|A school of Caesio teres in Fiji|
This fusilier grows up to 40 cm (16 in). Its body is fusiform or spindle-shaped and its caudal fin is forked. The mouth is small and terminal. The protusible mouth can be extended forward to swallow food.
The body coloration is blue and yellow on the back. When this fusilier is young, the yellow area starts from the neck, or anterior part of the dorsal fin, to the low part of the caudal peduncle, drawing a diagonal. For older fish, the yellow area is reduced to the caudal fin and the caudal peduncle.
Distribution and habitat
It is widely distributed throughout the tropical waters of the Indian Ocean, Red Sea and Persian Gulf excluded, to the western Pacific Ocean. It lives in mid-water in deep lagoons and close to external reefs in depths from the surface to 50 m (160 ft).
The yellow and blueback fusilier is diurnal, and lives in groups and forms schools with other caesionids such as Caesio xanthonota. Often, confusion between these two species occurs; Caesio xanthonota has a constant yellow zone which does not change with age as the yellow and blueback fusilier does. This yellow zone starts from the "forehead" between the eyes and finishes to the caudal fin, dorsal fin included.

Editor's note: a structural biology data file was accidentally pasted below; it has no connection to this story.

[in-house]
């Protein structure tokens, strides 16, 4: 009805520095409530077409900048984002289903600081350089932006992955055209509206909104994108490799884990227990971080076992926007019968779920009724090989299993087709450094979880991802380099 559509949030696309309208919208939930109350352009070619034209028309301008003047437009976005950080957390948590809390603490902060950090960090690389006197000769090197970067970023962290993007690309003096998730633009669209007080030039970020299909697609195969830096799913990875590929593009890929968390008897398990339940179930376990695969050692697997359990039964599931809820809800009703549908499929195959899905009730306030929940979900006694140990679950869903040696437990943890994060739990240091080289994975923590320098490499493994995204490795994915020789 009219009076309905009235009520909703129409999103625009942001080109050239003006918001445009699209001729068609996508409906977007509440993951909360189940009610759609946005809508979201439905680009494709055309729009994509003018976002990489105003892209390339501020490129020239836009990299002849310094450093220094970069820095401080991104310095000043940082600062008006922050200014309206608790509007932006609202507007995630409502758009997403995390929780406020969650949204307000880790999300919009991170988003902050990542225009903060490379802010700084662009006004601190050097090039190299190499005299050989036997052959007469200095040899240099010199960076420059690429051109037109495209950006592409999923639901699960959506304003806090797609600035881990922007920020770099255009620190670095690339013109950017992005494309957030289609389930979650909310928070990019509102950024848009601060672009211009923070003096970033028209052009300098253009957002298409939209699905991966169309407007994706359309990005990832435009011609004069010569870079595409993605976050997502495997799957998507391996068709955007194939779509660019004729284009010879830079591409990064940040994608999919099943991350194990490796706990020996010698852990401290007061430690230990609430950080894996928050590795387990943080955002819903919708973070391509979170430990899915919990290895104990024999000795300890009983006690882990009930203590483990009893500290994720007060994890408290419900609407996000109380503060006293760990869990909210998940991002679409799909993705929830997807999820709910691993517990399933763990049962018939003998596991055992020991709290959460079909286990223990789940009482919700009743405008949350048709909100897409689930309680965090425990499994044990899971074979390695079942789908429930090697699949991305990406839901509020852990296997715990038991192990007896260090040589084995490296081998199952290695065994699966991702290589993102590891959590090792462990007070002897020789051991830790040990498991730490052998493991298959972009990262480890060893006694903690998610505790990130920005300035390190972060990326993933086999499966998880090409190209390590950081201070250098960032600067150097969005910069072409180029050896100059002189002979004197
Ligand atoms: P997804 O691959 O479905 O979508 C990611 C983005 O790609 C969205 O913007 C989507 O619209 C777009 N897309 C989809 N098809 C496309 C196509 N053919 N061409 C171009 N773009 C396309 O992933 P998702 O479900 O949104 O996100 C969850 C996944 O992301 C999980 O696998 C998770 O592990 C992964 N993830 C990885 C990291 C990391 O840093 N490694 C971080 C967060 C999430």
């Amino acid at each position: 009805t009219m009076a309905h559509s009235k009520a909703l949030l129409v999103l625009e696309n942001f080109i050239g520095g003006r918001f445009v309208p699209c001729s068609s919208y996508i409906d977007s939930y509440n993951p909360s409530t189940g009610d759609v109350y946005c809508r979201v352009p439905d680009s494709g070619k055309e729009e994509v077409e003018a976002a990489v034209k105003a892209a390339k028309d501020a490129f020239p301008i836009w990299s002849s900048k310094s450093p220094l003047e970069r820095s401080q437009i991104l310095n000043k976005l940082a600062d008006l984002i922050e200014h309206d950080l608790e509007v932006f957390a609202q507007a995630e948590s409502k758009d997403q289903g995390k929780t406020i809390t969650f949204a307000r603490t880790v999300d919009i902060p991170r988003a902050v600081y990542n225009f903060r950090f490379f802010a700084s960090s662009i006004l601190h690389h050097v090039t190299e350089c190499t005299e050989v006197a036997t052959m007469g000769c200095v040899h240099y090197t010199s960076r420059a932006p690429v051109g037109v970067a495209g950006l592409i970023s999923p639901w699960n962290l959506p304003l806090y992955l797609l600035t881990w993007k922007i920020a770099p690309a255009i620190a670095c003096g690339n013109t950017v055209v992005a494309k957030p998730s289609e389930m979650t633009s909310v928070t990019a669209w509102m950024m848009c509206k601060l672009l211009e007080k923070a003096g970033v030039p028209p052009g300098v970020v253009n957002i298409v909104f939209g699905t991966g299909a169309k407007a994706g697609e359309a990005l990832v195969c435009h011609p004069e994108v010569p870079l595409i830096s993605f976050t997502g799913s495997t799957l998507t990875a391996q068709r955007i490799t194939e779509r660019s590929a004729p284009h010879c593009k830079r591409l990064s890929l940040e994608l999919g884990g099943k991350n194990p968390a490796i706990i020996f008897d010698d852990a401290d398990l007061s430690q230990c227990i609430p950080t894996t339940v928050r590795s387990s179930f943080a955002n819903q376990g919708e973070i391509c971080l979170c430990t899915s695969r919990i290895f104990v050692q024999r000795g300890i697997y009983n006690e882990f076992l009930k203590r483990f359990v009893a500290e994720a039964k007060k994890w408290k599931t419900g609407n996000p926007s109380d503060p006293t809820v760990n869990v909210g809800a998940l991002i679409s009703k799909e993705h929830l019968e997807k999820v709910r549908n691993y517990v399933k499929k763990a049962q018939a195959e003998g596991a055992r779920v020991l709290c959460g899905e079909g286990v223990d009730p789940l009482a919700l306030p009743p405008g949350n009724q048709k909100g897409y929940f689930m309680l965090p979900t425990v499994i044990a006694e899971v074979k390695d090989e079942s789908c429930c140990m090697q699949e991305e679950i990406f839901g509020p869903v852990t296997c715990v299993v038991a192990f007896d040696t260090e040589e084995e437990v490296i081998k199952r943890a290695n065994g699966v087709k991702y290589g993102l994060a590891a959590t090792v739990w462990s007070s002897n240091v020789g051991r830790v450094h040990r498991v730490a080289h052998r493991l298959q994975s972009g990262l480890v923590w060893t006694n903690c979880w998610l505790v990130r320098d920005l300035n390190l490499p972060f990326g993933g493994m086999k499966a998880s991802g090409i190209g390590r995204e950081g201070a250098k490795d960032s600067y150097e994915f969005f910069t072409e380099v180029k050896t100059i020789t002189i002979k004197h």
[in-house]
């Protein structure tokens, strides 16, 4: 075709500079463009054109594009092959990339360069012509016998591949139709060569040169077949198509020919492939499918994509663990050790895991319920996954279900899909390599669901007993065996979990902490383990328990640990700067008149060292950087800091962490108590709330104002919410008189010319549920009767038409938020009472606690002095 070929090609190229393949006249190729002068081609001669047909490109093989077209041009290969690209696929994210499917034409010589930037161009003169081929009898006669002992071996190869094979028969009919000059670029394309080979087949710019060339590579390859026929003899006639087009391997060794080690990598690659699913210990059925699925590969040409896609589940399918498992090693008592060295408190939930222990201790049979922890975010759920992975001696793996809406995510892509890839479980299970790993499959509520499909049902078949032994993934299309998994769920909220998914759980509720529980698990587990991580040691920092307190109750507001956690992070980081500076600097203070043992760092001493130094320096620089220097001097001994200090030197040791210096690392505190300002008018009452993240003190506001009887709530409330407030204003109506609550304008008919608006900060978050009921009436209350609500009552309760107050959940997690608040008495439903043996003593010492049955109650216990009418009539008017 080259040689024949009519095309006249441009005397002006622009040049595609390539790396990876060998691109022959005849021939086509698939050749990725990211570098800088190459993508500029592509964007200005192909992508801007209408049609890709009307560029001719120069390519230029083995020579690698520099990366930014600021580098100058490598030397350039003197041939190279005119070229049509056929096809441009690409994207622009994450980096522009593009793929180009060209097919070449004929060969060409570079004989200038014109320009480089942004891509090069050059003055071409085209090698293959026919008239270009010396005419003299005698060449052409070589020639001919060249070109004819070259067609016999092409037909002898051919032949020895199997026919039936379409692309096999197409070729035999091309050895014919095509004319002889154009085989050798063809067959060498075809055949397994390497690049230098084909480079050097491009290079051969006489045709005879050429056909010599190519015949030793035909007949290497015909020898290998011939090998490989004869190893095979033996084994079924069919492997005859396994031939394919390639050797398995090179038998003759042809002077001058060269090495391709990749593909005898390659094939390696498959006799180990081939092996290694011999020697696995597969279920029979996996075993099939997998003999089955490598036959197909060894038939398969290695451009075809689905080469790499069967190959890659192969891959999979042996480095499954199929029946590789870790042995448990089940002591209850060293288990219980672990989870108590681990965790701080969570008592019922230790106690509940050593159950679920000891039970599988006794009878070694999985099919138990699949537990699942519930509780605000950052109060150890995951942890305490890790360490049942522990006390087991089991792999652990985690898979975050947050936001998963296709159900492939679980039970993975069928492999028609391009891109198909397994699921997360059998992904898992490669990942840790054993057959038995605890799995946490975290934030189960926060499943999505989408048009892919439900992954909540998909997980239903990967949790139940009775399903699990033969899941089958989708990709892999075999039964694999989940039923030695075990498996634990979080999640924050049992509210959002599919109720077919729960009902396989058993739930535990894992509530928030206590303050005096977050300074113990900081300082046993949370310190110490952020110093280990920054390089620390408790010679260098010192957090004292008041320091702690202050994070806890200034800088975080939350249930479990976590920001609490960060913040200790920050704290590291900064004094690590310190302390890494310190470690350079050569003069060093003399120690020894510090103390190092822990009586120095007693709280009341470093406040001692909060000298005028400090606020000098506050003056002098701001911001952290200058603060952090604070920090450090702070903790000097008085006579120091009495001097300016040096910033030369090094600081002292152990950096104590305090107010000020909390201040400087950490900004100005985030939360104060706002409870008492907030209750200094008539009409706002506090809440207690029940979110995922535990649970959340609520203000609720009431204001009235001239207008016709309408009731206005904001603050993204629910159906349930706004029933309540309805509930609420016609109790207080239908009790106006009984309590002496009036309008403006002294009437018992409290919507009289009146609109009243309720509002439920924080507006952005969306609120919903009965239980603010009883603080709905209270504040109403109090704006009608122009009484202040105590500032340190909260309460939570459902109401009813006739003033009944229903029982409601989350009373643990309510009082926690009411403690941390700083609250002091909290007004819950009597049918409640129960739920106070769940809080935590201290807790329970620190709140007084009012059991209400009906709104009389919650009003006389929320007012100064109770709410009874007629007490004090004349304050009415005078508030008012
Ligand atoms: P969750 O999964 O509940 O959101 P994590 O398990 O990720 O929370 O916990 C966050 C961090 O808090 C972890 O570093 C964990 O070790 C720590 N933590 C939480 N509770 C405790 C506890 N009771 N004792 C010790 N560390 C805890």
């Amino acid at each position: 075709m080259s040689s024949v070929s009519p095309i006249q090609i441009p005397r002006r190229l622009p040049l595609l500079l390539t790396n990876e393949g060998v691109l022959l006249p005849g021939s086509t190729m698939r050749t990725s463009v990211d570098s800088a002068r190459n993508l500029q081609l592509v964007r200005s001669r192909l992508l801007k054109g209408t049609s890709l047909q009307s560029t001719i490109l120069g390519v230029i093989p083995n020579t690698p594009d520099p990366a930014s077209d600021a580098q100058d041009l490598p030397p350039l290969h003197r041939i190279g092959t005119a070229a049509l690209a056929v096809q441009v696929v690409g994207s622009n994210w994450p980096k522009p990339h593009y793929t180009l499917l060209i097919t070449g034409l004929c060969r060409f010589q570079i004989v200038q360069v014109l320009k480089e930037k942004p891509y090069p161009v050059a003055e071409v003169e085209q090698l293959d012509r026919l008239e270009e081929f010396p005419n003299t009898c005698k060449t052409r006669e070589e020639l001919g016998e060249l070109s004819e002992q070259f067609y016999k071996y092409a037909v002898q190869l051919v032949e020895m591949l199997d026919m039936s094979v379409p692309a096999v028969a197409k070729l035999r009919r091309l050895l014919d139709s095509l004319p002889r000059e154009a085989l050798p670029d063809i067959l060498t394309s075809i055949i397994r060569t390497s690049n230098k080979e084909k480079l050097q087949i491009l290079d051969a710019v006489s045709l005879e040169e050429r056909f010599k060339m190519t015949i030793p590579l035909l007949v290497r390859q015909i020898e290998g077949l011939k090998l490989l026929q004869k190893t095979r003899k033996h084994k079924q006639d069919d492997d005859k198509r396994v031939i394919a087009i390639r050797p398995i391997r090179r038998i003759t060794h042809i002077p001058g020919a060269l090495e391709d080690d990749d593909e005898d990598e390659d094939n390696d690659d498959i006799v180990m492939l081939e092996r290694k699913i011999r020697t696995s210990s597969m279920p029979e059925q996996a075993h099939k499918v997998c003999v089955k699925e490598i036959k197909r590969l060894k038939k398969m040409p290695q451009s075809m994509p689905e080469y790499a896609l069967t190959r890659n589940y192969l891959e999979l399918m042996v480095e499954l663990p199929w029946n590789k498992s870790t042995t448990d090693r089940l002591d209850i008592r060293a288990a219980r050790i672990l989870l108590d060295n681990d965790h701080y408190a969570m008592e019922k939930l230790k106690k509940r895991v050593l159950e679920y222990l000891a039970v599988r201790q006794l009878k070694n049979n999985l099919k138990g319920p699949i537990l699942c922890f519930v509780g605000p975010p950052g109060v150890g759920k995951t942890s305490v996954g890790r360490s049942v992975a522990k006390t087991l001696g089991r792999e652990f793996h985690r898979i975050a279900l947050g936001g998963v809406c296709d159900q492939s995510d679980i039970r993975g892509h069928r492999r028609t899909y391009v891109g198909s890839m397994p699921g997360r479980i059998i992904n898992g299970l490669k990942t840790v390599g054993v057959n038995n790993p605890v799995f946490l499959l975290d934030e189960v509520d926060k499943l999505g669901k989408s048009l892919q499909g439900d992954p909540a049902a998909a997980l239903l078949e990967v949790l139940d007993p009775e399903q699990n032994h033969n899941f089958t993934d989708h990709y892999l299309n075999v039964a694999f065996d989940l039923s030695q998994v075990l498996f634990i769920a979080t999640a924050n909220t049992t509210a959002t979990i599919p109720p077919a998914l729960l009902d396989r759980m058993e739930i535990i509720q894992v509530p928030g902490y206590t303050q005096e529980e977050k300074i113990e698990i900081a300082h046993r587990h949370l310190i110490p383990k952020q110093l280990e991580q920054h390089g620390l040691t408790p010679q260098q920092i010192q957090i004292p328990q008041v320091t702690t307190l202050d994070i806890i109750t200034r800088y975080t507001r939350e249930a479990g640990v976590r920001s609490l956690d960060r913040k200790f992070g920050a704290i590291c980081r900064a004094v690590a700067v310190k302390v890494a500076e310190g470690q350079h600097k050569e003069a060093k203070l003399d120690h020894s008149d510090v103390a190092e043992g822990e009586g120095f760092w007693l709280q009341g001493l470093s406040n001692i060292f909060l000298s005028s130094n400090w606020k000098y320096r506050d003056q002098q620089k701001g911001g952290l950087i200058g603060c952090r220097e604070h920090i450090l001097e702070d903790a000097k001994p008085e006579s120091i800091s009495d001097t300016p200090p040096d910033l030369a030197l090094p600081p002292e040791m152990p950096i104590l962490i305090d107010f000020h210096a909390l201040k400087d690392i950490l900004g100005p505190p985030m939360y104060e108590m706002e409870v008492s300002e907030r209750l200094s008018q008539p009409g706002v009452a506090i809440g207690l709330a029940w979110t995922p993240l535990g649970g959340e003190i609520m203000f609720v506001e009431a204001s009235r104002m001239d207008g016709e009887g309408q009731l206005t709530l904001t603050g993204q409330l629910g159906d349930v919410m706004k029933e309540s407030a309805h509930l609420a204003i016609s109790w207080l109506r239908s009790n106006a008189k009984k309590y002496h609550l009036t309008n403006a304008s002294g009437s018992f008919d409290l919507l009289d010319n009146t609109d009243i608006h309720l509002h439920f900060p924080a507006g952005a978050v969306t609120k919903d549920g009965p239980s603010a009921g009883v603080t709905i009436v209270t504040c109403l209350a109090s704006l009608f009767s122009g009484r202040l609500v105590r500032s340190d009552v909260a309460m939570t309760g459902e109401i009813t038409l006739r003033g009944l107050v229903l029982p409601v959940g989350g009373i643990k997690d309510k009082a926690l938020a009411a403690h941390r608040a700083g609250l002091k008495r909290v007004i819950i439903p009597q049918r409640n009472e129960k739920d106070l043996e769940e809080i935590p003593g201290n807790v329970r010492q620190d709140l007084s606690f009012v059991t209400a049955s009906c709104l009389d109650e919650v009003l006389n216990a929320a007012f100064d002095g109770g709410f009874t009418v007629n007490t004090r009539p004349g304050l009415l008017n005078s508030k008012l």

- Seale, 1906 : Fishes of the South Pacific. Occasional Papers of the Bernice Pauahi Bishop Museum of Polynesian Ethnology and Natural History, vol. 4 n. 1, p. 1-89.
- "Caesio teres Yellow and Blueback Fusilier". Encyclopedia of Life. Retrieved 15 March 2017.
- Lieske & Myers, Coral reef fishes, Princeton University Press, 2009, ISBN 9780691089959
- "Caesio teres Seale, 1906 Yellow and blueback fusilier". FishBase. Retrieved 15 March 2017.
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